Sorry if I came across a bit harsh there in my previous post, I hope you'll try Linux again sometime soon.
I have lots of time to help someone who really wants to learn, just no time for people who come to ridicule Linux and GRUB and don't really want help.
I thought you might have been a trouble maker here to try us out, giving us your problem but not enough info to solve it, then blaming Linux and GRUB.
Now I see that you have another thread here and you might be a person genuinely wanting to learn and needing a way to get started.
I'll try to explain a few things, it might help you or someone else.
I'm not sure what went wrong with your installation, but for most of us, the installer gets it right, and Mint will be installed and the boot loader set up automatically to boot either Windows, (if you have it), or Mint, plus any other operating system that might be detected in the computer.
Probably the most important information that boot loaders need is the information from the BIOS about what hard disk(s) your computer has.
After that, the partition information in the partition table of each hard disk(s) MBR is needed.
Most computers come with Windows in them when they are bought from the store, and the great majority of people don't know any better.
If you have only ever run one single installation of Windows in your computer, you probably think Windows is in 'Drive C:'.
It may never have occurred to you to question that.
Your 'A:' drive is your floppy disc drive if you still have one, and 'Drive B:' is reserved for those old 5 1/4" floppy discs that hardly anyone has anymore.
'D' drive is probably your CD/DVD drive, unless you have a logical data partition.
Windows XP has a boot loader called NTLDR, which is good for booting one Windows installation.
NTLDR can be configured to boot more than one Windows installation, but it's a little bit complicated to use. You need to be able to edit a file called boot.ini, which is a hidden, read-only, system file in most Windows systems.
To get boot.ini to tell the boot loader, NTLDR, which hard disk and which partition Windows is in, you need to know the hard disk number and the partition number.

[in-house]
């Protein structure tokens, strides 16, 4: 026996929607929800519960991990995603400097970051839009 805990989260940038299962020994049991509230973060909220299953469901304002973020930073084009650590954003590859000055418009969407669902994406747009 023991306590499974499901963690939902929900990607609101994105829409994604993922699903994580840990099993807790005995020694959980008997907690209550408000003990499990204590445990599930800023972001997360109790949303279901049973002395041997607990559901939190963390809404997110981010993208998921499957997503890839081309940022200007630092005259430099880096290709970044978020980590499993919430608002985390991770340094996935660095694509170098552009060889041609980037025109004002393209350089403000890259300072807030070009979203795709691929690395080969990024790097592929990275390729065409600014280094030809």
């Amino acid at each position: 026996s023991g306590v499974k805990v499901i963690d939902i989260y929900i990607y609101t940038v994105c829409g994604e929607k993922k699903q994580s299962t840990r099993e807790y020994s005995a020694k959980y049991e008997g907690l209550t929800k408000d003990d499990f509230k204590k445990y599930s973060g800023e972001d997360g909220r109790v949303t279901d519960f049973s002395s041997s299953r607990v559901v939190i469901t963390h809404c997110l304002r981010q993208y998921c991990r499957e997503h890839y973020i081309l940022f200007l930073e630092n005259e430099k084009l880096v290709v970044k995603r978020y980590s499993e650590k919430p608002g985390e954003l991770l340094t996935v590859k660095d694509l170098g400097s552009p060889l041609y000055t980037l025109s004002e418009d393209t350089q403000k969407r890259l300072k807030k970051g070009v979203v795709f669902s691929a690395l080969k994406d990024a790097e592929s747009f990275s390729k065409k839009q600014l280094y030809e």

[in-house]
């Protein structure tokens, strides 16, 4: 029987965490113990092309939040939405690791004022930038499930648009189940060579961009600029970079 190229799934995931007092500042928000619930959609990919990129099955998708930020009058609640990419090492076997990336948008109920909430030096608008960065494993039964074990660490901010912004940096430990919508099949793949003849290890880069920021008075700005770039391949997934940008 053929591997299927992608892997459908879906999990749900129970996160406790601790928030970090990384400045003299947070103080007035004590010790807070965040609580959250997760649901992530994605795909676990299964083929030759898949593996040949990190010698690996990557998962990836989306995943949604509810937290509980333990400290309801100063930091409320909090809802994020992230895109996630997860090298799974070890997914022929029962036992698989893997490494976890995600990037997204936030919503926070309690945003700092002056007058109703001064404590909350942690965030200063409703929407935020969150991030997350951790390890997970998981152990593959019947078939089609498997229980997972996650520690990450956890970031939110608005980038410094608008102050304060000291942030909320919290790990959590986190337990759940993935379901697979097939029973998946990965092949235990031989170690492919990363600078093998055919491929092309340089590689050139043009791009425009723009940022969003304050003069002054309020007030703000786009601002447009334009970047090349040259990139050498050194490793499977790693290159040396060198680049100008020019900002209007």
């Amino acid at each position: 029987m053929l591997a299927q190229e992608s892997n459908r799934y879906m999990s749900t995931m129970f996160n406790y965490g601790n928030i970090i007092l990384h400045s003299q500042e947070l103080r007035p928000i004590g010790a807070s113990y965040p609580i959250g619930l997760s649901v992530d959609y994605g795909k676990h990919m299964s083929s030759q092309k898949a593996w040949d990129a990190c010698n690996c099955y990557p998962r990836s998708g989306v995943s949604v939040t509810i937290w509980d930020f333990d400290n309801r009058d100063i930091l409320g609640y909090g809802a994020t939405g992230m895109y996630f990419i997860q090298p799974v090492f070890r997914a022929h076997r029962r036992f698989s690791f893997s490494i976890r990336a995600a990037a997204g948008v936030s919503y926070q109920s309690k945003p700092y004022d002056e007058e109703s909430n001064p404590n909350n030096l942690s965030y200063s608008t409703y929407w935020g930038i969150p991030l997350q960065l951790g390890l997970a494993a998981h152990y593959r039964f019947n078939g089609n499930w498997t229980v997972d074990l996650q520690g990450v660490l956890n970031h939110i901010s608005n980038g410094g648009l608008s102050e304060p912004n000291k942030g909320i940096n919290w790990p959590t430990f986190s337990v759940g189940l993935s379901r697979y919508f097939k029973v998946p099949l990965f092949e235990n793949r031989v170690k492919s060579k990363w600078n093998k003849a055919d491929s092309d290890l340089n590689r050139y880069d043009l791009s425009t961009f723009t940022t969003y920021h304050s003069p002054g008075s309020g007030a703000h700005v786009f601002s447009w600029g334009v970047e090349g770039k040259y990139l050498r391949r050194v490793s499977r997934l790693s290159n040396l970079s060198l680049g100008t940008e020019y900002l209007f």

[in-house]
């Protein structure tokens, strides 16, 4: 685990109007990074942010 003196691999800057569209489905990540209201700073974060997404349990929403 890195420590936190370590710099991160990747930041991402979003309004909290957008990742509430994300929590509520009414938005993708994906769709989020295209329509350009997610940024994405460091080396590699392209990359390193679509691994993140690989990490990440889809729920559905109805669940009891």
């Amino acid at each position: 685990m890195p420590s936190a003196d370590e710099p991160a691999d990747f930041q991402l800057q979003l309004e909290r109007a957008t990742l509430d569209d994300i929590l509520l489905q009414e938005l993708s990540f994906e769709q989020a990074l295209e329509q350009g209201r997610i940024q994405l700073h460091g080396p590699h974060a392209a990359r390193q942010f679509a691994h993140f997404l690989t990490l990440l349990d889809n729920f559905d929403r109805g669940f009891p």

If the partition number or hard disk number for Windows gets changed accidentally, or Windows is copied to a different partition somehow, you can't boot Windows.
But if you edit boot.ini with the right hard disks and partition numbers, you can fix the Windows boot loader to boot Windows XP in any partition or hard disk.
Now you can forget about any 'Drive C:' and other drive letters, those are only for people in computer user land, and drive letters don't have any real meaning as far as any boot loaders are concerned. Hard disks are numbered counting from 0 (zero), and so are partitions.
Most Windows boot error messages can be cured by editing the boot.ini file, and/or by running CHKDSK.
Examples of Windows boot loader error message are like 'autocheck program not found - skipping autocheck', 'hal.dll is missing or corrupt', and 'NTLDR is missing, press any key to restart'.
Those are normally caused by Windows not being able to find it's own files.
A typical boot.ini file looks like this, (above), note the hard disk number is zero, (for 'first hard disk), but the partition number is 1, (for first primary partition).
Hard disk and partition numbers are really simple, hard disks are numbered 1, 2, 3 and 4 and so on.
Normally they are numbered automatically by the computer's BIOS, depending on the way they are plugged in to the motherboard and how the jumpers are set.
The computer's BIOS always looks at the first hard disk's MBR for a clue about where to find a boot loader.
The MBR's job is to direct the BIOS to the first sector of a partition (boot sector), or to a boot loader itself.
The MBR contains a little boot loader code, and the partition table to help it find the operating system, as the operating system could be anywhere in the hard disk.
Once the boot loader is engaged, if all goes well, the boot loader will find the operating system's kernel and load it into the computer's memory and the operating system will boot.